[massanity] Initial thoughts from Nathaniel

Patrik Fältström paf at cisco.com
Sun Nov 14 11:54:01 CET 2004

> I'm afraid you lose me at step a):
> On Nov 11, 2004, at 8:03 PM, massanity-request at lists.paf.se wrote:
>> (a) I don't believe we will be able to have two ways of signing 
>> message bodies in the long run. Either we have multipart/signed, or 
>> sign the bucket of bits in the message (and ignore the MIME. We will 
>> never be able to have both
> This is not a belief that I share.  There are *lots* of things we have 
> two ways of doing, why predict that this won't be another one?

Because they technically are very very hard to implement at the same 
time. Sure, if we had two ways of doing the same thing that could 
coexist I would not be so nervous, but I don't think it is possible for 
these things. Just think of the transformations of the body of a 
message multipart/signed can create. Or what transformations 8BITMIME 
can create.

I.e. all of our thinking in SMTP land since 1995 has been to protect 
the MIME structure and have the MIME structure not be damaged. Now with 
MASS initiatives, we once again are back to "don't change the bytes in 
the body".

But, this is exactly what I want to discuss with you who know SMTP at 
least as well as I do (in many cases much much better).

> More important, I don't think *either* of these two is the way most of 
> us have been looking at doing MASS signatures.  I think we're working 
> on a third model here, one I would characterize for lay audiences as a 
> "low-resolution signature" (by analogy to low-res graphics).  Think of 
> it not as a cryptographically signed message, but a cryptographically 
> signed *checksum* of the message, using a checksum algorithm that is 
> invariant across the kinds of whitespace shifting and line wrapping 
> that characterizes email transport.

Correct, there is a difference between the canonicalization of the 
message body itself, and what we pass to the hash function that 
calculates the signature. But, for example, is it correct to do this 
function so low-rez that it don't alarm when certain changes happen? I 
have seen ideas that for example strip 8th bit on bytes in the body, 
ignore what the has function "think" is a boundary between multipart 
messages (as the last boundary has '--' appended), and byte counters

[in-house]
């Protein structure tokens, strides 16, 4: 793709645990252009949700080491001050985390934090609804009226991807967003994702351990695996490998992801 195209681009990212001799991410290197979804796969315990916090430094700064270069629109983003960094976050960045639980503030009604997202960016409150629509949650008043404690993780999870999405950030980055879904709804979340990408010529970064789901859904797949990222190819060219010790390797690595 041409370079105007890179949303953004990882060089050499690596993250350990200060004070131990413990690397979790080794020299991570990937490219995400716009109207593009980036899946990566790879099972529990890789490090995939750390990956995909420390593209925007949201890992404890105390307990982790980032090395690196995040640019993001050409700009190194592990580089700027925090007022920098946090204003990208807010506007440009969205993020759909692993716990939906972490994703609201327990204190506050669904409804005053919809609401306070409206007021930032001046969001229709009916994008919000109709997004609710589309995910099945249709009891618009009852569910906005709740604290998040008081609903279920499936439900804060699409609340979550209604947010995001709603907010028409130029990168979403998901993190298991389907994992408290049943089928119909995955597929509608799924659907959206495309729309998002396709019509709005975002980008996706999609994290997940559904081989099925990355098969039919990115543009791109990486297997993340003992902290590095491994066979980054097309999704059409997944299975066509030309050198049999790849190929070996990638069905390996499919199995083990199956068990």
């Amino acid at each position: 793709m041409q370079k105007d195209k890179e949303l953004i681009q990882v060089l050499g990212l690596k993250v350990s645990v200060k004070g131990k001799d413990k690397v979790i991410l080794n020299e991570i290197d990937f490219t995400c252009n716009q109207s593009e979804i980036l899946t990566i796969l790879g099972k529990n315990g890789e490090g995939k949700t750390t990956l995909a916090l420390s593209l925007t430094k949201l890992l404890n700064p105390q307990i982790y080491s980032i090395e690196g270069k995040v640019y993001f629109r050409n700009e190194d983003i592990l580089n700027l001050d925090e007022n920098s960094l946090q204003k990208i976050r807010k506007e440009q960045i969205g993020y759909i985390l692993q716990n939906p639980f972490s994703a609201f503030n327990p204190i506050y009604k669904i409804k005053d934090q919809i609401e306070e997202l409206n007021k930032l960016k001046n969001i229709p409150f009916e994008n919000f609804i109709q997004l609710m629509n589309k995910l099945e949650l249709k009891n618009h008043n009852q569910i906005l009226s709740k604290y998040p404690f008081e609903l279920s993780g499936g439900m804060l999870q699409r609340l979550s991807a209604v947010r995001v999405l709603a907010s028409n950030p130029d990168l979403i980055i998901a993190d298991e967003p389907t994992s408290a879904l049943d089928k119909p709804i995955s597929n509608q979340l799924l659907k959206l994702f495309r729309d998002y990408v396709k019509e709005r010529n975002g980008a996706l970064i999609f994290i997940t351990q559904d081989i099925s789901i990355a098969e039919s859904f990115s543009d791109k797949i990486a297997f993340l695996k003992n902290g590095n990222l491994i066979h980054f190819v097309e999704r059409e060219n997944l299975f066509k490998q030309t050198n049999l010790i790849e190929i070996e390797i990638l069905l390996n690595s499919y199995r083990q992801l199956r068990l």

for how many bytes in the message is to be signed. Etc.

The problem is that the checksum algorithm will be so low-rez, and 
still not work (due to added multipart-wrappers around existing 
messages, and changes in content-transfer-encoding during flight) that 
it will not fly.

For example, I see too much of such issues with the Cisco idea, IIM. 
Every day there is a new "fun" problem.

>> (b) If we sign the bucket of bits, we destroy the ability to use 8BIT 
>> content-transfer-encoding and the 8BITMIME ESMTP extension (that lead 
>> to encoding of messages during flight in some cases).
> This is the sort of issue we're still grappling with.  My current 
> theory is that the "checksum" should be computed on a canonicalized 
> version of the message that undoes all transport encodings and perhaps 
> even ignores the purely syntactic elements of the MIME structure (e.g. 
> the boundary line)

So, how are we supposed to handle the case where MTA's do add 
multipart/signature wrappers already today? That add a 
multipart/signature wrapper around the message as we have it today. Are 
we 100% sure the unwrapping will leave exactly the same number of bytes 
(and the same bytes) at the other end of the "tunnel"?

I am so nervous we are optimizing either for old crap systems that can  
not handle MIME or for the new ones that do the right thing. That we 
can not do both, and that we will choose to optimize for the systems 
that are old and broken.

> Does this help at all? -- Nathaniel

Yes, it is exactly the correct direction to go with this discussion.


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